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I did keep a journal when starting out... about a 18 months worth. The journal included notes about the market, my attitude, things I did wrong... how well I executed. It also included marked up charts with notes about trades and entries. It was a time consuming task, but one that I found valuable in learning to deal with all the stupid crap you do as a noob.

 

There were some days, after getting cut to ribbons, that it was difficult to stay objective, but you learn more from those days than the good days. For me... taking the time to write caused me to actually look at what went wrong. Better that than just saying..."piss on it"... then going off to soak my head in a bottle of scotch. (ha) I often did that too, but only after the journal entry.

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......i sometimes make little tiny notes on the chart during live trading...do you think the broker can read my notes? :rofl: :rofl:

 

I do the same. It's a terrific time keeper of my actions.

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I did keep a journal when starting out... about a 18 months worth. The journal included notes about the market, my attitude, things I did wrong... how well I executed. It also included marked up charts with notes about trades and entries. It was a time consuming task, but one that I found valuable in learning to deal with all the stupid crap you do as a noob.

 

There were some days, after getting cut to ribbons, that it was difficult to stay objective, but you learn more from those days than the good days. For me... taking the time to write caused me to actually look at what went wrong. Better that than just saying..."piss on it"... then going off to soak my head in a bottle of scotch. (ha) I often did that too, but only after the journal entry.

 

Agree, recording actions but can be time consuming but when beginning it forces you to be honest with yourself ..... if you truly desire to be profitable. I found it reduced my sabotaging.

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Agree, recording actions but can be time consuming but when beginning it forces you to be honest with yourself ..... if you truly desire to be profitable. I found it reduced my sabotaging.

 

True enough. Trading does require an honest assessment. The requirement resides in honesty and being true. It's so easy to tell lies... for a time. Keeping records keeps you honest,

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I keep both an electronic journal which tracks the trades, setup types, time of day, day of week, and runs analysis.

 

In addition, I keep a handwritten journal where I write down how I feel before, during, and after a trade (assuming the trade is long enough that I can).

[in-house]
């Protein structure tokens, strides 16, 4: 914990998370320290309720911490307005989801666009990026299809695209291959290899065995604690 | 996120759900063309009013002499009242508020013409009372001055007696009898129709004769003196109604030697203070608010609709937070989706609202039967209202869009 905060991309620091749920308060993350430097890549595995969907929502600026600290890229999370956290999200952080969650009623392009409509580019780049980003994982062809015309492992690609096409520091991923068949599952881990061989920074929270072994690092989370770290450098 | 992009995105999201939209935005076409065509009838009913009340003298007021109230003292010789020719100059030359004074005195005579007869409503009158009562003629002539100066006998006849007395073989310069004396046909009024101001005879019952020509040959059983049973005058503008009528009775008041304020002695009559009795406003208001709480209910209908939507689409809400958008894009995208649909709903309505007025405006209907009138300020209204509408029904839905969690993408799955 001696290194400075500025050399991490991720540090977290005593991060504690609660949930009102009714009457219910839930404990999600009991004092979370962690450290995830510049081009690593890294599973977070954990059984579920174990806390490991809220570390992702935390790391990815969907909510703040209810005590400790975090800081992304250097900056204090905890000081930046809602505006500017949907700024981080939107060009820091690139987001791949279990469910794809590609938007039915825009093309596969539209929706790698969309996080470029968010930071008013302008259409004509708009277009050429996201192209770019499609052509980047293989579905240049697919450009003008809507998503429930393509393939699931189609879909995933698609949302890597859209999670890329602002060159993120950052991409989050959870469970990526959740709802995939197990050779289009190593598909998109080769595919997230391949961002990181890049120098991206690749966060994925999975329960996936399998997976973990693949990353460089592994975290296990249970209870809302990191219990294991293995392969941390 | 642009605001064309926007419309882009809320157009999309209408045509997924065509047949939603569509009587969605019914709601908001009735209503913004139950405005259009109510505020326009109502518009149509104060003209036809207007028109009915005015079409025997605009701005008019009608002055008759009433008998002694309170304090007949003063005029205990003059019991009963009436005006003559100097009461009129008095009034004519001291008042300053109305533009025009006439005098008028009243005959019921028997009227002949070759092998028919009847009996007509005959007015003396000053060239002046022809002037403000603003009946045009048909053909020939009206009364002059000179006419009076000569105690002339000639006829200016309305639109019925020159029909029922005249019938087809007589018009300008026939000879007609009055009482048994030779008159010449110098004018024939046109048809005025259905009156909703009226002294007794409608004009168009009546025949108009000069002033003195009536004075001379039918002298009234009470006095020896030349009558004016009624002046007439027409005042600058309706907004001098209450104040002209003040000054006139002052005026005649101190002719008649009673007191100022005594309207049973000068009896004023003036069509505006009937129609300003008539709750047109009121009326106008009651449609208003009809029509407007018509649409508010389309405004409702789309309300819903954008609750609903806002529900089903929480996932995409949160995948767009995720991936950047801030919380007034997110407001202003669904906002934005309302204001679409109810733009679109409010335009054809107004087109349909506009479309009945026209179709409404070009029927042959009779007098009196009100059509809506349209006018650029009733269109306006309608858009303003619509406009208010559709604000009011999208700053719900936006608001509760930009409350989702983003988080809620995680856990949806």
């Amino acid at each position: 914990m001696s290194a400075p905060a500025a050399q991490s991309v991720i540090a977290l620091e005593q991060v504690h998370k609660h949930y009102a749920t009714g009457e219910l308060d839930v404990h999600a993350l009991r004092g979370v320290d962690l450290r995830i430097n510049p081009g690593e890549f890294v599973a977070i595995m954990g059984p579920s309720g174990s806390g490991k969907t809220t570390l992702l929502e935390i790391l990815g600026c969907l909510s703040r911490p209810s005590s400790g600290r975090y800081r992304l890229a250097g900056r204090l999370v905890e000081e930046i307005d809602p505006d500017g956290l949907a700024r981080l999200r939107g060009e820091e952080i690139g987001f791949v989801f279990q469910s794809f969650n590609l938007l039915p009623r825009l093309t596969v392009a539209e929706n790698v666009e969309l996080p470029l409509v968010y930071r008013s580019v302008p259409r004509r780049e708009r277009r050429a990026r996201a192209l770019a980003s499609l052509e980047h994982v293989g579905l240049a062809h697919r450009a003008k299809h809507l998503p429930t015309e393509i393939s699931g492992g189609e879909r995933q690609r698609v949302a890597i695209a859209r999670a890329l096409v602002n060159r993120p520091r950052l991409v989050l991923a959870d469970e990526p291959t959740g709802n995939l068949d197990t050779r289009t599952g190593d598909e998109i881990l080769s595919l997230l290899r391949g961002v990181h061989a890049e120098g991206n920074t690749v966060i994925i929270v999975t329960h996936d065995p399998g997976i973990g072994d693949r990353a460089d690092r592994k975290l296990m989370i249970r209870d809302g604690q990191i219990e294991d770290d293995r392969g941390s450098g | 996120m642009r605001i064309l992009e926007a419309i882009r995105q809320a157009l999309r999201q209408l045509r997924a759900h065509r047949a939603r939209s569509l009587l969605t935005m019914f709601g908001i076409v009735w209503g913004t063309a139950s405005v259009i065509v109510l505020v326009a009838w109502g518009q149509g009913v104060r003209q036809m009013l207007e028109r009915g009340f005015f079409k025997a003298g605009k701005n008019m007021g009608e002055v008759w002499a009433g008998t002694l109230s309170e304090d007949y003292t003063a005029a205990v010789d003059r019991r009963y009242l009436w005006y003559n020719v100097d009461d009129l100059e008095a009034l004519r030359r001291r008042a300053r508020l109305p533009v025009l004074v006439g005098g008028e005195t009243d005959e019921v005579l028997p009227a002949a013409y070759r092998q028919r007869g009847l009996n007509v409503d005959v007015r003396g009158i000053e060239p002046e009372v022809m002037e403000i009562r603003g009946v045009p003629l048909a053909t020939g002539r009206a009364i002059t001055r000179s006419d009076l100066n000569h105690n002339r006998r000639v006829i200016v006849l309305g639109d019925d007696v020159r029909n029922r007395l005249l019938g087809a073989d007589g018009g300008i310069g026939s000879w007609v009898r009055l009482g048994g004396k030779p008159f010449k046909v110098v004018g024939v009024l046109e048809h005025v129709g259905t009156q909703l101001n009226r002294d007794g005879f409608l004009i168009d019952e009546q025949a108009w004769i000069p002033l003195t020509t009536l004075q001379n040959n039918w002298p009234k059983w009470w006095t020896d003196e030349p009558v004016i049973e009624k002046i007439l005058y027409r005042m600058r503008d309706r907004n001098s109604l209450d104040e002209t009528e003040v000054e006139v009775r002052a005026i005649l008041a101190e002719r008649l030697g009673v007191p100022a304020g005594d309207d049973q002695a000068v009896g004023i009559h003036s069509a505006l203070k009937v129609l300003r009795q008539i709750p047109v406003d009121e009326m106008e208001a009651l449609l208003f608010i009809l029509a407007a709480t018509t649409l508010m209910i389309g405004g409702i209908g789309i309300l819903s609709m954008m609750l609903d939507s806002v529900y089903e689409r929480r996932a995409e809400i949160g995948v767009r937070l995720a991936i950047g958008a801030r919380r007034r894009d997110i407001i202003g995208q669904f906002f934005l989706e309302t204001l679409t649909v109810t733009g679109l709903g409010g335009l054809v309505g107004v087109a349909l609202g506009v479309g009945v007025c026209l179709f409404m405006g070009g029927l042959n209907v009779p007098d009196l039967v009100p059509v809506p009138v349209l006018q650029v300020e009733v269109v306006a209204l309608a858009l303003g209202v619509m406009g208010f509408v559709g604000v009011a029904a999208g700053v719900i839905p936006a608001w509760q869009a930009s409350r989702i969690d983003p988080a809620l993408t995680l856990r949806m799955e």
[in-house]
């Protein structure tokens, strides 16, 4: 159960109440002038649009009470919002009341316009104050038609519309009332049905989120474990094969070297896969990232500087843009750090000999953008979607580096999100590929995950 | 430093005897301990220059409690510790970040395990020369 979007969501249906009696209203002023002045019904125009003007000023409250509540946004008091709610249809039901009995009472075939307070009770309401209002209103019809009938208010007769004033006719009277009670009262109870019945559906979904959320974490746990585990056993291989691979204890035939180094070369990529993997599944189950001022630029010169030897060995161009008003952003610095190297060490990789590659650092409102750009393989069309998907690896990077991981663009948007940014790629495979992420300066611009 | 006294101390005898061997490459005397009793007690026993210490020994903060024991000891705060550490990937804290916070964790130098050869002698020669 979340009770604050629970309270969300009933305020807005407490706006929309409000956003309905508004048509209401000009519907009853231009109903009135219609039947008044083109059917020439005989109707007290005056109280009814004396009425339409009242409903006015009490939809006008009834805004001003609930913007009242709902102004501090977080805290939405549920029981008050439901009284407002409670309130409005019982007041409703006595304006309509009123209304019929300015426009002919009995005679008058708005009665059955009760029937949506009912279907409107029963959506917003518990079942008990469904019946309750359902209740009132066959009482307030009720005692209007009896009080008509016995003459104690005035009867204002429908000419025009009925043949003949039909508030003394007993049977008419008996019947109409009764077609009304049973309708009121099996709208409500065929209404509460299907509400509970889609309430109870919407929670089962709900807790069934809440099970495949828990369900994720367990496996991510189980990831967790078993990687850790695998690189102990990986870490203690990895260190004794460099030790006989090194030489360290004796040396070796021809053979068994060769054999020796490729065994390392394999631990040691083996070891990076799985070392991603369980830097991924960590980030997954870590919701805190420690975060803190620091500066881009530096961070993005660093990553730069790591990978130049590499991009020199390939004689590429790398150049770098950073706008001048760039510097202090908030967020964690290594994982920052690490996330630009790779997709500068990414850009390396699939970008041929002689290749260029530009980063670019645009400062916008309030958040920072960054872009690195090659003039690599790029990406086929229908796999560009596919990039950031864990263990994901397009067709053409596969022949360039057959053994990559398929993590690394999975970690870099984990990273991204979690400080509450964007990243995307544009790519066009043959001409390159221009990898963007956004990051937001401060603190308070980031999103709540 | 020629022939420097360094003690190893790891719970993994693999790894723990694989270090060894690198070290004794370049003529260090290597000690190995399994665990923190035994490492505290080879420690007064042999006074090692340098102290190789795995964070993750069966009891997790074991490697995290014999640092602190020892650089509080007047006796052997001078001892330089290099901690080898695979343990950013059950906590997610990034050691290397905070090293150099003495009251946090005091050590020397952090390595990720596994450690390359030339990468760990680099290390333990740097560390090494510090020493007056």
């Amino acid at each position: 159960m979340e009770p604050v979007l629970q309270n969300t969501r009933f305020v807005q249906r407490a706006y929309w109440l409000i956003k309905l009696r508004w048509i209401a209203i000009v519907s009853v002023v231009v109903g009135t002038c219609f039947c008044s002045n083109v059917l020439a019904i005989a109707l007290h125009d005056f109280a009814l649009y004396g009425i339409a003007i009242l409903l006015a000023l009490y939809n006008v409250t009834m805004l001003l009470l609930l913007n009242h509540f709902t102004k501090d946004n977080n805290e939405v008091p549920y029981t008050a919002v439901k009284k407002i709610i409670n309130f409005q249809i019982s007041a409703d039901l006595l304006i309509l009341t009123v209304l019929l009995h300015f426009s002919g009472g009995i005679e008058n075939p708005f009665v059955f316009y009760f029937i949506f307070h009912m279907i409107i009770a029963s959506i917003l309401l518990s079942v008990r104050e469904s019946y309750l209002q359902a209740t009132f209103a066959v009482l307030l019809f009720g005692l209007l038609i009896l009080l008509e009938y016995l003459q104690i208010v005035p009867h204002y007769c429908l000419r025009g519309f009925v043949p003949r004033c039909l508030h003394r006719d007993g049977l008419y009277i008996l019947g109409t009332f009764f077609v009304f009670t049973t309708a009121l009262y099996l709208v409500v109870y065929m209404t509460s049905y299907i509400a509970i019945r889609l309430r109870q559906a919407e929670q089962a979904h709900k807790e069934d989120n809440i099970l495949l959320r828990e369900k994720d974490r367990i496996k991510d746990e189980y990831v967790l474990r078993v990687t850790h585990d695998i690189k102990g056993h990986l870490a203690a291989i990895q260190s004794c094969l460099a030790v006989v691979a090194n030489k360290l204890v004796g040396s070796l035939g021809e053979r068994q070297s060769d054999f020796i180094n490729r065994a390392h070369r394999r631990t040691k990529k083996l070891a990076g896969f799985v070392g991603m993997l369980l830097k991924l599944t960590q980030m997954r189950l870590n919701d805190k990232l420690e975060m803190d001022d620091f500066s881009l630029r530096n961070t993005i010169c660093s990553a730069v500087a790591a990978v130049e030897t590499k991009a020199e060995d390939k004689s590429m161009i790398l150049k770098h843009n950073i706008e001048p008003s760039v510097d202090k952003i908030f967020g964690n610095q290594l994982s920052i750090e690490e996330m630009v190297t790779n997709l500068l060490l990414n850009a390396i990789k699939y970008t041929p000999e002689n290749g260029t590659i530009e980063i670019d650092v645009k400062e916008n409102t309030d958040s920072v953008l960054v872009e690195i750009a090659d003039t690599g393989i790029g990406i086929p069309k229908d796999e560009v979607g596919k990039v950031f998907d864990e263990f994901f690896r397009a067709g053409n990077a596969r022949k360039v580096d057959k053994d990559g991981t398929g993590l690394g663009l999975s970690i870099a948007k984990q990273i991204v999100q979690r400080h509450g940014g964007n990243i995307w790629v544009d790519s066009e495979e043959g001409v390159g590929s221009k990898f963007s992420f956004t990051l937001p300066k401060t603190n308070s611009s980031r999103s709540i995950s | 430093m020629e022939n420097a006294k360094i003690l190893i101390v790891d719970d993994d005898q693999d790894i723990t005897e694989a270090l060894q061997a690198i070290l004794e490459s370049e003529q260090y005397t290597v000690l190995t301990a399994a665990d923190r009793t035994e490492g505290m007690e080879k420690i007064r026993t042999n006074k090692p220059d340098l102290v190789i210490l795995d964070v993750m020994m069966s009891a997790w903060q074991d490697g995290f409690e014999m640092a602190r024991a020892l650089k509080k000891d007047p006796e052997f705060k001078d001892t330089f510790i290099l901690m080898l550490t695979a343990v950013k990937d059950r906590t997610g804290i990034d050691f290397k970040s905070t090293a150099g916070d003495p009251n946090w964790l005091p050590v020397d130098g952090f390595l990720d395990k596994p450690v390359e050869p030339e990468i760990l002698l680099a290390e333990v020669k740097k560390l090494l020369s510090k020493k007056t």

Funny thing is, the times I am most afraid or nervous are usually the quickest winners. Now I start to want to be scared instead of confident before getting filled. (This only applies on a backtested, forward tested, positive expectation method that I have been trading).

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Yeah handle, what you mention about when you are feeling afraid/confident - I think that is universally how trading works for us humans. The same thing happened to me when I was scalping. Interestingly, when I moved out to higher timeframes such as swing trading, the feelings of afraid/confident heavily diminished and a new feeling rose called disappointment. I think this may be due to how quick the positions play out. In scalping the trade is done and then off to look for the next one - it is much more immersive and perhaps the shorter duration and increased frequency taps into our more primal reflexive feelings.

 

BTW, what is the software you use for journaling?

 

With kind regards,

MK

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Yeah handle, what you mention about when you are feeling afraid/confident - I think that is universally how trading works for us humans. The same thing happened to me when I was scalping. Interestingly, when I moved out to higher timeframes such as swing trading, the feelings of afraid/confident heavily diminished and a new feeling rose called disappointment. I think this may be due to how quick the positions play out. In scalping the trade is done and then off to look for the next one - it is much more immersive and perhaps the shorter duration and increased frequency taps into our more primal reflexive feelings.

 

BTW, what is the software you use for journaling?

 

With kind regards,

MK

 

I use Ultimate Trade Analyzer from a company called NetPicks. Been using it for a couple of years and I think it's great. There are a lot of different areas for reviewing the trades, such as time of day wins and losses to expectancy and stats.

 

Tony

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I like keeping track of trading days, whether you call it a diary or a journal is inconsequential. I think it is important to document the days happenings as a way to improve yourself. Every trader has room for improvement, and that is what separates professionals from non-professionals in my opinion.